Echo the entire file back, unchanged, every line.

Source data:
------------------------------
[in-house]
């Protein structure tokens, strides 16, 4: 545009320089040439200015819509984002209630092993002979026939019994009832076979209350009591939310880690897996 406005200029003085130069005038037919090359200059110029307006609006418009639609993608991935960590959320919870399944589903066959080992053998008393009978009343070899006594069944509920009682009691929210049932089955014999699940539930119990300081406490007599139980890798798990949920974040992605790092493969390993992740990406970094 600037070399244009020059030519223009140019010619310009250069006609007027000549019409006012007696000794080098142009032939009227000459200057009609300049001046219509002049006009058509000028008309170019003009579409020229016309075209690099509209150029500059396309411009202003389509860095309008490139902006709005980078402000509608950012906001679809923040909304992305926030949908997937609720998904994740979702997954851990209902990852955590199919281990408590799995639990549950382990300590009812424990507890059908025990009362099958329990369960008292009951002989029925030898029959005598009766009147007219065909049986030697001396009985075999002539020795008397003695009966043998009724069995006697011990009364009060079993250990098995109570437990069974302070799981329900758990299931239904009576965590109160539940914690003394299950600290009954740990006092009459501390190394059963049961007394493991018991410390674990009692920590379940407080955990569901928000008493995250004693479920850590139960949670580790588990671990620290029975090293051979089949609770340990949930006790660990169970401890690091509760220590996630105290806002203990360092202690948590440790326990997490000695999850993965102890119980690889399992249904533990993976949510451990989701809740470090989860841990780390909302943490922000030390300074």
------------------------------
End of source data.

[in-house]
């Protein structure tokens, strides 16, 4: 545009320089040439200015819509984002209630092993002979026939019994009832076979209350009591939310880690897996 406005200029003085130069005038037919090359200059110029307006609006418009639609993608991935960590959320919870399944589903066959080992053998008393009978009343070899006594069944509920009682009691929210049932089955014999699940539930119990300081406490007599139980890798798990949920974040992605790092493969390993992740990406970094 600037070399244009020059030519223009140019010619310009250069006609007027000549019409006012007696000794080098142009032939009227000459200057009609300049001046219509002049006009058509000028008309170019003009579409020229016309075209690099509209150029500059396309411009202003389509860095309008490139902006709005980078402000509608950012906001679809923040909304992305926030949908997937609720998904994740979702997954851990209902990852955590199919281990408590799995639990549950382990300590009812424990507890059908025990009362099958329990369960008292009951002989029925030898029959005598009766009147007219065909049986030697001396009985075999002539020795008397003695009966043998009724069995006697011990009364009060079993250990098995109570437990069974302070799981329900758990299931239904009576965590109160539940914690003394299950600290009954740990006092009459501390190394059963049961007394493991018991410390674990009692920590379940407080955990569901928000008493995250004693479920850590139960949670580790588990671990620290029975090293051979089949609770340990949930006790660990169970401890690091509760220590996630105290806002203990360092202690948590440790326990997490000695999850993965102890119980690889399992249904533990993976949510451990989701809740470090989860841990780390909302943490922000030390300074």